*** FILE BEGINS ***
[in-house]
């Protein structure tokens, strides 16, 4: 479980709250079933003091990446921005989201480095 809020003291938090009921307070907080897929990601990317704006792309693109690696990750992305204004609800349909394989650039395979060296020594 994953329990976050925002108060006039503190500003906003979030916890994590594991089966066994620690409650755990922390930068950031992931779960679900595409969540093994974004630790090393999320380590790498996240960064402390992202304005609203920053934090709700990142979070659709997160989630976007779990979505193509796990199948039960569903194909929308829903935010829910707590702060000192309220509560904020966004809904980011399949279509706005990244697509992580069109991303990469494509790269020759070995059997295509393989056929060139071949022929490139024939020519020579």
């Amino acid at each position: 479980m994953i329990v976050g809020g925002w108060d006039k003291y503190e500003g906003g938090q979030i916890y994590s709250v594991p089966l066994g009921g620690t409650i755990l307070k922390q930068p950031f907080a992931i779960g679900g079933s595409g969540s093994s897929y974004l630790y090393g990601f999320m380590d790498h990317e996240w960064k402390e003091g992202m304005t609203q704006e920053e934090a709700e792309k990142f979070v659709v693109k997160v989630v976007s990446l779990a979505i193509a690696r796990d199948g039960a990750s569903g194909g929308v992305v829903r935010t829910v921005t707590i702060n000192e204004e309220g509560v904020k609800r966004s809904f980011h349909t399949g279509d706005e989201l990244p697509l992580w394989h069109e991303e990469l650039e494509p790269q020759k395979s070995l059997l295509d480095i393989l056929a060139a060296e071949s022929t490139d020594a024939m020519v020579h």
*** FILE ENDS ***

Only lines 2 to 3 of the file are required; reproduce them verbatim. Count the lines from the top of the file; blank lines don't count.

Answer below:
């Protein structure tokens, strides 16, 4: 479980709250079933003091990446921005989201480095 809020003291938090009921307070907080897929990601990317704006792309693109690696990750992305204004609800349909394989650039395979060296020594 994953329990976050925002108060006039503190500003906003979030916890994590594991089966066994620690409650755990922390930068950031992931779960679900595409969540093994974004630790090393999320380590790498996240960064402390992202304005609203920053934090709700990142979070659709997160989630976007779990979505193509796990199948039960569903194909929308829903935010829910707590702060000192309220509560904020966004809904980011399949279509706005990244697509992580069109991303990469494509790269020759070995059997295509393989056929060139071949022929490139024939020519020579």
């Amino acid at each position: 479980m994953i329990v976050g809020g925002w108060d006039k003291y503190e500003g906003g938090q979030i916890y994590s709250v594991p089966l066994g009921g620690t409650i755990l307070k922390q930068p950031f907080a992931i779960g679900g079933s595409g969540s093994s897929y974004l630790y090393g990601f999320m380590d790498h990317e996240w960064k402390e003091g992202m304005t609203q704006e920053e934090a709700e792309k990142f979070v659709v693109k997160v989630v976007s990446l779990a979505i193509a690696r796990d199948g039960a990750s569903g194909g929308v992305v829903r935010t829910v921005t707590i702060n000192e204004e309220g509560v904020k609800r966004s809904f980011h349909t399949g279509d706005e989201l990244p697509l992580w394989h069109e991303e990469l650039e494509p790269q020759k395979s070995l059997l295509d480095i393989l056929a060139a060296e071949s022929t490139d020594a024939m020519v020579h």